Dental Disease in Rabbits

pet rabbit

Dental problems are one of the most commonly diagnosed problems in rabbits. A better understanding of the causes of dental disease can help owners prevent or treat disease in their rabbits.

How do rabbits teeth differ from other animals?

Rabbits are grazers, with teeth designed for grinding high fibre food throughout the day. They have six incisors, four upper and two below, that function to cut or shear food. Rabbits also have six cheek teeth on either side which are used for grinding fibrous material. Unlike a human’s teeth, a rabbit’s teeth will continue growing throughout its life.

The constant act of eating wears down the rabbit’s teeth, preventing overgrowth.

Can I clip my rabbit’s teeth to prevent them from overgrowth?

Clipping is a frequent source of trauma to rabbits’ teeth. Using incorrect equipment such as dog nail clippers for teeth trimming can cause the teeth to shatter or to loosen them. Trimming can be safely accomplished by a veterinarian using a dental burr.

Why do rabbits get dental disease?

The dental problems seen in rabbits are usually caused by malocclusion (teeth do not align correctly) and overgrowth of teeth. The source of their dental disease may be due to a number of factors:

1. Diet: this is probably the primary cause or a contributing cause to every case of dental disease. High-fibre diets are essential to wearing down teeth. Commercial pelleted foods are low in fibre, and high in fats and carbohydrates. Lack of calcium can also lead to bone resorption and tooth loosening.

2. Congenital Deformity: Breeding has resulted in anatomical changes in rabbits. The most common example of this is mandibular prognathism (shortening of the jaw so that the incisors do not meet) in many dwarf breeds.

Malocclusion of the incisors prevents them from being worn down, allowing overgrowth at a rate of a couple of millimetres a week to occur – once overgrowth begins, eating becomes impossible. Mandibular prognathism is thought to be inherited, so affected animals should not be bred.

3. Trauma to the teeth or jaw: Rabbits can easily damage their teeth by gnawing on the bars of their cage, falling (or being dropped) from a great height, or by tooth clipping.

4. Infection of the tooth roots: this is uncommon as a primary cause of dental disease. Infection usually occurs after prolonged dental disease.

What are the signs that my rabbit may have problem with its teeth?

The signs of dental disease may not always be apparent in the early stages of disease. However, as the problem worsens, any of the following symptoms may be evident:

•    Excessive salivation (“slobbers”) – due to pain or inability to shut the mouth

•    Anorexia (loss of appetite) – can be caused by inability to eat due to maloccluded teeth, or pain from sharp overgrowths that lead to cuts and ulcer formation on the tongue and cheeks

•    Selective feeding – rabbits with tooth pain may seek out softer foods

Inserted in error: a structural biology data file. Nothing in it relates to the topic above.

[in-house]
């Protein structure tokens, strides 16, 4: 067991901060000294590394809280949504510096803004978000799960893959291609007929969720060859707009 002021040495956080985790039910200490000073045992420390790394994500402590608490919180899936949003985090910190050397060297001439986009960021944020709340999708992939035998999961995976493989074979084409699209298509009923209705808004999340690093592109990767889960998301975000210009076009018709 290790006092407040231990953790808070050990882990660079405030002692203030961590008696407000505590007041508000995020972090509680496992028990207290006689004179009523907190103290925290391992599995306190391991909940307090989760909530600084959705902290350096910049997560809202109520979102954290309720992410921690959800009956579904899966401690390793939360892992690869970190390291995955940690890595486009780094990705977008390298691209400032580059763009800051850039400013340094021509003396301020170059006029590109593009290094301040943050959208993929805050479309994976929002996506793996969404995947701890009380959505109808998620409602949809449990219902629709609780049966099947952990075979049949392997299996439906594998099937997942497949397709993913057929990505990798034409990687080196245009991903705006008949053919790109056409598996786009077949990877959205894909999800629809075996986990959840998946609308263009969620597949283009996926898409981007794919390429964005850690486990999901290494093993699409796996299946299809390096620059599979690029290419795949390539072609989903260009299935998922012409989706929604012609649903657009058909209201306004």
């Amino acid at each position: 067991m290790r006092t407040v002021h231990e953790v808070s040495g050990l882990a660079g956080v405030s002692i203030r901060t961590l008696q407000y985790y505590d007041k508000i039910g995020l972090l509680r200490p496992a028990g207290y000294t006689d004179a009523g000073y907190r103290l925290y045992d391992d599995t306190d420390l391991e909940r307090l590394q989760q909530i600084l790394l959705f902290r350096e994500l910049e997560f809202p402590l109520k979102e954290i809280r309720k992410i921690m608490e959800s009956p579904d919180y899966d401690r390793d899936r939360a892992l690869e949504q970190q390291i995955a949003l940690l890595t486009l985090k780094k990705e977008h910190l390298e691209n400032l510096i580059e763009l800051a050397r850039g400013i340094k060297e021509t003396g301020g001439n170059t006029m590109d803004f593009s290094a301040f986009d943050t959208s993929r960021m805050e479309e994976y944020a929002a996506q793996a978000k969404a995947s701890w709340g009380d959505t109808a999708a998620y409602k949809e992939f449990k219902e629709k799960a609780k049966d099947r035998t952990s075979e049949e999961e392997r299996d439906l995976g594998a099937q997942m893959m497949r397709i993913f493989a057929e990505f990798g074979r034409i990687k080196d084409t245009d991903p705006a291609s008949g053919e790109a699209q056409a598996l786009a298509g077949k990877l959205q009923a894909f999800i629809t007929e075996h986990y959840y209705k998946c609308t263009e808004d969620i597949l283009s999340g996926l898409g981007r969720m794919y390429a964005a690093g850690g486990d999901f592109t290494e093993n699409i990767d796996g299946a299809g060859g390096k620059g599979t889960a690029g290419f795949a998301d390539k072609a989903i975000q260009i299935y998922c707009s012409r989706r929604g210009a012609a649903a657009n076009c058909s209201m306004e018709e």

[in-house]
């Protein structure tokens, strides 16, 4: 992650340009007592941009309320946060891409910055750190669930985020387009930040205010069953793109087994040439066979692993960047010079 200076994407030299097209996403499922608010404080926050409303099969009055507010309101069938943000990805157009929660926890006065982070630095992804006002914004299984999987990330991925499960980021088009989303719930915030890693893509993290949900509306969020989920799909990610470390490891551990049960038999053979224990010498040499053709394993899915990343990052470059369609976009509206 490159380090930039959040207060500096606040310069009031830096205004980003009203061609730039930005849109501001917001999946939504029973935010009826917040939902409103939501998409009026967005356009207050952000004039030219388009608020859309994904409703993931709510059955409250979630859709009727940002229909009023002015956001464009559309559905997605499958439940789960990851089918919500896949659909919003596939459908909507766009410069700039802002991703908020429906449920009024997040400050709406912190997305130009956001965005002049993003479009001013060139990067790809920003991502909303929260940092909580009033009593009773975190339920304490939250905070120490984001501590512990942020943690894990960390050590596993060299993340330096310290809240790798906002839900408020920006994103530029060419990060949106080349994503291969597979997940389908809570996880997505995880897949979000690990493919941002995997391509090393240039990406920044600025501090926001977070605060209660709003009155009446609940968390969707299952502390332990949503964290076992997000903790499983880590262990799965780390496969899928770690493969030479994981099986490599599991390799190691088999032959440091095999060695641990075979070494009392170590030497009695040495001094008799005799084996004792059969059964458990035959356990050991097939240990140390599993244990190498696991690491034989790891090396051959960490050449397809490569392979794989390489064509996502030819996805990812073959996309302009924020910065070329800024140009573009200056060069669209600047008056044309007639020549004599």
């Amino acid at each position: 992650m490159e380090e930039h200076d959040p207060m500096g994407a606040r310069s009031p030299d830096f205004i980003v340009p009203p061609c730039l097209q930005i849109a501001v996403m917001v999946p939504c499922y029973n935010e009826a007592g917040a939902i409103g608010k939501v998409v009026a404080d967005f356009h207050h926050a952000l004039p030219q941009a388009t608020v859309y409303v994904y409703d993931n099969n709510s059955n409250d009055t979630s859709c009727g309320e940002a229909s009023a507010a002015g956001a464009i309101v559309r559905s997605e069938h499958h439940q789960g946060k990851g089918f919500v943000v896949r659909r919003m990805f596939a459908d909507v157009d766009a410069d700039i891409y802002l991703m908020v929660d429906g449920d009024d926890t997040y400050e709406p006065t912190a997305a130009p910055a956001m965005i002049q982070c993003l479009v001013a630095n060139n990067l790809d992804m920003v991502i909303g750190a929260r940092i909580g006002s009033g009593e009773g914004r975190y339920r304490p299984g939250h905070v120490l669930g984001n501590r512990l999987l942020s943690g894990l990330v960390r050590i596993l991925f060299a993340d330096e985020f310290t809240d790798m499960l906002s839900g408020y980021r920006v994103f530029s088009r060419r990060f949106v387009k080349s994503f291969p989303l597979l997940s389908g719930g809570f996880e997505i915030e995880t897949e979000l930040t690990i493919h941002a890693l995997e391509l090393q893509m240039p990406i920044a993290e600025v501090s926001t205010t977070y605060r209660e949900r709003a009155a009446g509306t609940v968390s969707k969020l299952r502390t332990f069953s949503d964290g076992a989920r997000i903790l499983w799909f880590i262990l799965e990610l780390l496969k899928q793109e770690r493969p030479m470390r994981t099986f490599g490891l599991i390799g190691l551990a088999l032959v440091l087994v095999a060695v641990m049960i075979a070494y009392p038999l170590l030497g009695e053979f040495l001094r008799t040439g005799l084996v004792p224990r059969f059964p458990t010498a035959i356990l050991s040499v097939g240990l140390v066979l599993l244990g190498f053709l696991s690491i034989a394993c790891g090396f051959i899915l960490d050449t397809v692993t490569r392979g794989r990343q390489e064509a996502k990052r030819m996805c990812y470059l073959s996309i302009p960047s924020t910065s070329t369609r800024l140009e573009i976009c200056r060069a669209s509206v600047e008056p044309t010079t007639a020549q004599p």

•    Dropping food – pain or difficulty eating causes the rabbit to drop food out of its mouth when attempting to eat

•    Weight loss – following anorexia

•    Lip lacerations – due to sharp overgrowths of the teeth

•    Excessive production of tears – associated with blockage of the tear duct by overgrown tooth roots

•    Nasal discharge – tooth root infections can result in drainage into the sinuses, which then drain into the nasal passages

•    Bulging of the eye – due to abscess formation behind the eye

If your pet is showing any of these signs, an appointment should be made with a veterinarian. Dental disease has a better prognosis if the rabbit is treated in the early stages of disease.

How does the veterinarian diagnose dental disease?

Your pet’s teeth should be examined at least once a year by a veterinarian. The veterinarian will diagnose dental disease based on any relevant history (such as the signs listed above), and a thorough physical exam. The rabbit’s jaws are palpated for bumps and swelling, and moved from side to side to check for normal movement.

The vet should always look inside your rabbit’s mouth, even at routine check-ups! Your rabbit may need to be sedated for the vet to perform the oral exam, or for x-rays of the skull to be taken. X-rays allow visualization of the tooth roots and will show any signs of osteomyelitis (infection of the bone).

How is the dental disease treated?

Most rabbits will have to be sedated or anaesthetized to have their teeth professionally trimmed by a veterinarian with a dental burr. The veterinarian will smooth down any painful overgrowths and may remove teeth as well. A course of antibiotics will be prescribed if infection is present.

Myth#1 – My rabbit won’t be able to eat if its incisors are extracted.

Extraction of incisors is a common procedure. Maloccluded incisors are no longer functional, and often serve as an impediment to feeding. Rabbits can still prehend food using their lips. Your rabbit can still be fed its normal diet, although larger items like carrots should be grated first.

Also, since the rabbit uses its incisors to aid in grooming, owners should groom their pets regularly.

Myth#2 – Once my rabbit has had his teeth trimmed, it won’t require any further treatment.

Unfortunately, dental disease frequently recurs, and thus regular dental examinations are usually required.

How can I prevent dental disease?

Successful prevention relies on feeding the correct diet. Increase fibre intake (grass is about 25% fibre) and reduce intake of pelleted feeds. An appropriate rabbit diet is: ad lib hay and or grass, a maximum of 25g per kg of bodyweight/day of a high fibre pellet, and a pile of leafy green vegetables the size of the rabbit’s head twice a day.

(photo: jpockele)